What dental issues do you have that are hidden or too small to see? Dental x-rays can tell you.
X-rays can show the condition of your teeth, their roots, your jaw placement and the overall composition of your facial bones. X-rays can also help your dentist determine the presence or degree of gum disease, cavities, abscesses and abnormal growths like cysts and tumors. X-rays also can show the exact location of impacted teeth and teeth that have not yet fully developed.
Here are answers to some common questions about x-rays.
Why does your dentist take x-rays of your mouth? Here's the answer.
X-ray schedules are customized to fit your individual needs. If you are a new patient, your dentist will typically take x-rays to evaluate your oral health and track it during future visits. If you've changed dentists and recently had x-rays taken, you can ask to have your records sent to your new dentist.
Here's a list of the most common type of x-rays dentists take.
Different types of x-rays give your dentist an overview of different parts of your mouth. For example, panoramic x-rays give your dentist a general comprehensive view of your entire mouth on a single film, while bitewing or periapical x-rays show a detailed image of a smaller area, revealing decay or cavities between teeth. If your dentist needs both these vantage points to assess a problem, he or she will likely conduct multiple x-rays.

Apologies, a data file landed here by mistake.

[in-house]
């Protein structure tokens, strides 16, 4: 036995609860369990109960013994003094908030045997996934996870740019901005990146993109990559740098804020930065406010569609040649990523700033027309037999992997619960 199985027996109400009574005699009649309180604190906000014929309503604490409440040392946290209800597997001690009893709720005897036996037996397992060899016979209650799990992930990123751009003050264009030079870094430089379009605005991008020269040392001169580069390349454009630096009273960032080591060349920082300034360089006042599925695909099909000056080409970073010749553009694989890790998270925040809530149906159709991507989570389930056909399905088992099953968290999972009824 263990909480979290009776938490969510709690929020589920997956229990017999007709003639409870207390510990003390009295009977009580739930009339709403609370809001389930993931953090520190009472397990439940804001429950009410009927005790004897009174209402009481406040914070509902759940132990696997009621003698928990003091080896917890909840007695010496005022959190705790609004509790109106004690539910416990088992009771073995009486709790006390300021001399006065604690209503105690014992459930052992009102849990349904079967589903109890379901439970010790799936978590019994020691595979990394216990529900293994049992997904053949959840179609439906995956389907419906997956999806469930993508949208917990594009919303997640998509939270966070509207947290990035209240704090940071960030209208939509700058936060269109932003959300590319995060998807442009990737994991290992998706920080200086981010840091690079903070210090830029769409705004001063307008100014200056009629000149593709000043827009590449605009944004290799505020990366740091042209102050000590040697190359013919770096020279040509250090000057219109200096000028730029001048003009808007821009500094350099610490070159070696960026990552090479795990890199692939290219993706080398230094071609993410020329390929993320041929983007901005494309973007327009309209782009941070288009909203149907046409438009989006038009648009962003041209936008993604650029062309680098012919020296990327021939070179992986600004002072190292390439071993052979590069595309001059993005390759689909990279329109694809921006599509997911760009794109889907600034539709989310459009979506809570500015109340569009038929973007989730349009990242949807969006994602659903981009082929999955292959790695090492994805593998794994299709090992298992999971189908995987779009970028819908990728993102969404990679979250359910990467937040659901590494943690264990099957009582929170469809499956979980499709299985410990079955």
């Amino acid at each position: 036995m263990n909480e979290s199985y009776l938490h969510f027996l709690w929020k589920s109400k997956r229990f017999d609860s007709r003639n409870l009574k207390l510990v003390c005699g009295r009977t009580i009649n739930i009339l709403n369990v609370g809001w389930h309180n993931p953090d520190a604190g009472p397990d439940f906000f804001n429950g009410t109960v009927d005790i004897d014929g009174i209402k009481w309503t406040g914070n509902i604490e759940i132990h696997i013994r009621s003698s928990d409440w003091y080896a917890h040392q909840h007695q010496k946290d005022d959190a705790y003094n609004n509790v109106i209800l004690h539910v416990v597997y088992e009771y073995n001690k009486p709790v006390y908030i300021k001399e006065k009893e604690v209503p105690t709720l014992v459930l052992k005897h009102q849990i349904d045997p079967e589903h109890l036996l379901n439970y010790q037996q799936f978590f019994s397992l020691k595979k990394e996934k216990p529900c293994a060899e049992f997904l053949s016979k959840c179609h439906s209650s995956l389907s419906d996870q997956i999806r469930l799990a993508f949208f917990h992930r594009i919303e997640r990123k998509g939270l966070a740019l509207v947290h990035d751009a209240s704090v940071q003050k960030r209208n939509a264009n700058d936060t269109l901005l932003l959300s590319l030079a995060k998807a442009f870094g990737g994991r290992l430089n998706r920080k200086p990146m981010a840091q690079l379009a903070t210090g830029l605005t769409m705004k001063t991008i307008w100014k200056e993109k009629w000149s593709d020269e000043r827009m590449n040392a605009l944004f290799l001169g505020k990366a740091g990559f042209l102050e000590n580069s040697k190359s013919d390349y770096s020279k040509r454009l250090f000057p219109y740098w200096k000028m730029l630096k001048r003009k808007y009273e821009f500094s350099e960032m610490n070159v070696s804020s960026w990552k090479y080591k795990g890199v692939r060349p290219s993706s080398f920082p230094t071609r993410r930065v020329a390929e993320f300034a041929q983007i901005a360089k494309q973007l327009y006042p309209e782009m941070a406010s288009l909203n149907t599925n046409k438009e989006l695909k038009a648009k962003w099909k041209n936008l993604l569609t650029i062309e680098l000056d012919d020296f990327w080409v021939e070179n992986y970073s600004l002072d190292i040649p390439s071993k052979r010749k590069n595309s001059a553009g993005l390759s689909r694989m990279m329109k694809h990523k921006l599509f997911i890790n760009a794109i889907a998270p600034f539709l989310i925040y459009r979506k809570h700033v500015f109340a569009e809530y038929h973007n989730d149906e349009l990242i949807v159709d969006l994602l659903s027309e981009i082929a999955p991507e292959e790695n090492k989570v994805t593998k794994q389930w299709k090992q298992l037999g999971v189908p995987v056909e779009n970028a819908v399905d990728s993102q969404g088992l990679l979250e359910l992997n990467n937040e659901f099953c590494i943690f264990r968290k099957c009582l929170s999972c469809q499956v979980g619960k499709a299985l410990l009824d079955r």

All health care providers are sensitive to patients' concerns about radiation. Your dentist has been trained to prescribe x-rays only when they are appropriate, to tailor their frequency to your individual needs and to make sure you're protected when you get x-rays. Such protection includes physical barriers, such as covering your body with a lead apron to minimize radiation exposure and using a leaded thyroid collar to protect your thyroid.
By using state-of-the-art technology and staying knowledgeable about recent advances, your dentist knows which techniques, procedures and x-ray films can minimize your exposure to radiation.
Last updated February 11, 2022
The oral health information on this website is intended for educational purposes only. Always consult a licensed dentist or other qualified health care professional for any questions concerning your oral health.